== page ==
Eisen, 35, of Naples, and CEO Robert Kaufman, 40, of Minneapolis, have backgrounds in virtual payment and investment banking. Eisen says he and Kaufman could have secured growth capital elsewhere, but they chose to pitch Tamiami Angel Funds in large part for the ancillary benefits it offers.
“We had a lot of places we could have gotten funding, so raising money was not an issue for us,” says Eisen. “One thing we have been most impressed by is their desire to help in other ways aside from capital and managerial guidance. They have been willing to roll up their sleeves and connect us with potential customers. Some of them invested personal money outside the fund, and that has allowed us to expand our potential customer base.”
Investor John Kraft is an example of a fund member who brings specific experience to the table. A member of Fund 3, he is vice president of investor relations and strategy for ACI Worldwide, also an electronic payment company. Varied business experience, he says, provides for an effective group dynamic.
“We have some good debate. We have people from different locations, industries and expertise and certain people look to bring different insights into the deals,” says Kraft. “Someone from a different industry can think outside the box a little, and it results in a healthy discussion.”
ConnexPay met one of the most significant thresholds for investment — a revenue stream in place even though the software going live is still two to three months away. It has signed contracts with travel agencies representing more than $1.5 billion in annualized hotel and air sold.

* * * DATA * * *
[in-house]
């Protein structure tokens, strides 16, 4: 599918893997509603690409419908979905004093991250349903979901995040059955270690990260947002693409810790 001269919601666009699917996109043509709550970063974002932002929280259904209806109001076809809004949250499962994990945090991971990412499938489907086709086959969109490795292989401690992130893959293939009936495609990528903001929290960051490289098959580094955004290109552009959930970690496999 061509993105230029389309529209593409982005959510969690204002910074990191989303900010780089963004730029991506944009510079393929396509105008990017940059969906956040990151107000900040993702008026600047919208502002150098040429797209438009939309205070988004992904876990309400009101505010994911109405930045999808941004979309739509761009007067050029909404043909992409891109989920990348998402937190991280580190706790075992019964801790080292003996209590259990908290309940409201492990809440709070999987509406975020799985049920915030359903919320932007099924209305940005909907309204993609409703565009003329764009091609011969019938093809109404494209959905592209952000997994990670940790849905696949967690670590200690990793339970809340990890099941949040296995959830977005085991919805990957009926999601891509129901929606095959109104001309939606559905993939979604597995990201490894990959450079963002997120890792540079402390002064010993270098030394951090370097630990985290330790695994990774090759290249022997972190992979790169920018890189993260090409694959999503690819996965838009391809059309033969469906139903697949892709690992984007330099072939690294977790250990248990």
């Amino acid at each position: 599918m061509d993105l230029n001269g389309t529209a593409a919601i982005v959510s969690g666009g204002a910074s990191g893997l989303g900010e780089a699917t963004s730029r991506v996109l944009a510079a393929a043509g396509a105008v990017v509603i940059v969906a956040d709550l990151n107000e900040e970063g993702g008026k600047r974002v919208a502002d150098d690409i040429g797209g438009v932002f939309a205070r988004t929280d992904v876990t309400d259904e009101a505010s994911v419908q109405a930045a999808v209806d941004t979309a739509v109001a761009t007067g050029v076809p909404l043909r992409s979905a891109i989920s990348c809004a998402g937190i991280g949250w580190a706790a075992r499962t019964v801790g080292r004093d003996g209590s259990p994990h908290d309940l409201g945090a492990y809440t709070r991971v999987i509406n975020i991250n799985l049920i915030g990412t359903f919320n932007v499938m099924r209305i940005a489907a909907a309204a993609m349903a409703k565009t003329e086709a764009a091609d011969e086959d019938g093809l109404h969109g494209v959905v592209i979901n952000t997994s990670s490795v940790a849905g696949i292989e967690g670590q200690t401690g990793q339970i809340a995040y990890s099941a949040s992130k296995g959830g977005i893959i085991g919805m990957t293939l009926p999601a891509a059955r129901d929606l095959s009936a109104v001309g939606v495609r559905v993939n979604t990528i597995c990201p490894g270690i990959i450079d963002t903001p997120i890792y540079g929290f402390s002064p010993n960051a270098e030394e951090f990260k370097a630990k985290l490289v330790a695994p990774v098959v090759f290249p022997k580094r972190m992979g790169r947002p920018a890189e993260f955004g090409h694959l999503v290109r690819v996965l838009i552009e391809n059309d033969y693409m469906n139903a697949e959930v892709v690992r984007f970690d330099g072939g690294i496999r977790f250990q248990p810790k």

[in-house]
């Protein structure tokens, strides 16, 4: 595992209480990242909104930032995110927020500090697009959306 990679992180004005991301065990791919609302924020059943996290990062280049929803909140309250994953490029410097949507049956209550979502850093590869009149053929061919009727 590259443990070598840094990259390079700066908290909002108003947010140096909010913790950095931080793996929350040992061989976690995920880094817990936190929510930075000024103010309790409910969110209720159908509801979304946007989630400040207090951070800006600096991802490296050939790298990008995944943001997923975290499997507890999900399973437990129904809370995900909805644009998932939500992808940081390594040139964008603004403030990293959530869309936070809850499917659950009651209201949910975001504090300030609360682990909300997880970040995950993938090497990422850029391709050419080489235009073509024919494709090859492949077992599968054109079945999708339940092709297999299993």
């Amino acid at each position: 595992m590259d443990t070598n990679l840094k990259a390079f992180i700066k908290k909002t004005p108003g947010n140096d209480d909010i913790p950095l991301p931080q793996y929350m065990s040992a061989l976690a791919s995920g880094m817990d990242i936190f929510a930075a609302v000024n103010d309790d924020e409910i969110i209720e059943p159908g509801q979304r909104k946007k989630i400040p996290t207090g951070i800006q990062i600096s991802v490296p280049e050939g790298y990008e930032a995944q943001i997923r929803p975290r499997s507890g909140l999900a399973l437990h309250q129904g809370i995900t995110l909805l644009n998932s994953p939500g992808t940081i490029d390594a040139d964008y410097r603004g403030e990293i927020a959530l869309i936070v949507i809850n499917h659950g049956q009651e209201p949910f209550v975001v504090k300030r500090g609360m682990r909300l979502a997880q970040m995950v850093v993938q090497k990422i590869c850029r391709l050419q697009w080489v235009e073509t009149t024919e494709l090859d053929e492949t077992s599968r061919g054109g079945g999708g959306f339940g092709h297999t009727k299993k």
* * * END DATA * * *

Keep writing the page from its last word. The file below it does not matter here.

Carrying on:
“This reflects more than $5 million of expected net revenue to ConnexPay,” says Eisen. “Additionally, we have letters of intent or strong indications for another $3 billion or so of annualized spend, which would get us to over $15 million of net revenue. We are a high-margin business on a net revenue basis, so roughly 65% of the net revenue is expected to fall to net income.”
The investment will benefit the local economy as ConnexPay grows. Eisen says Naples is the ideal location for the support staff that will be needed. The company plans to soon announce a collaboration with Visa to increase issuance of virtual cards within the travel industry.
“And this before we’ve processed a single live transaction,” Eisen adds.
Hunting for gazelles
ConnexPay has the potential to become a gazelle — an uber fast-growing company that maintains annual growth rate of at least 20%. Tamiami Angel Funds is always on safari for early stage gazelles that can benefit from more than the financial investment in provides.
“I would say our tagline is growth and intellectual capital,” says Cartwright. “The investment of intellectual capital is the mentorship that can come from our members who are former business executives, titans of industry and entrepreneurs who have created and sold successful, privately owned businesses. You can make magic happen when you can combine money and mentorship."
Florida-based companies that have received Tamiami Angel funding include 71 Pounds in Fort Lauderdale; Catalyst OrthoScience in Naples; Fracture in Gainesville; Fresh Meal Plan in Boca Raton; MassiveU in Naples; PlusOne Solutions in Orlando; Streann in Miami; and Senzari in Miami/Francisco. Schoolflow, which dissolved in 2017, was based in Orlando. Other investments are in companies now located in California, Rhode Island, Michigan, North Carolina, Virginia, New York and Connecticut.
Tamiami Angel Funds is not a closed group. New members are considered — providing candidates meet the threshold of at least $1 million net worth, excluding primary residence, and at least $200,000 in adjusted gross income for each of the past two years and the expectation of the same in the current year.
“There is always room for more,” says Cartwright. “The more diverse our members are from all aspects — gender, race, industry, nationality, ethnicity — the better investment decisions we will make because we can call upon that diverse community vetting before we invest.”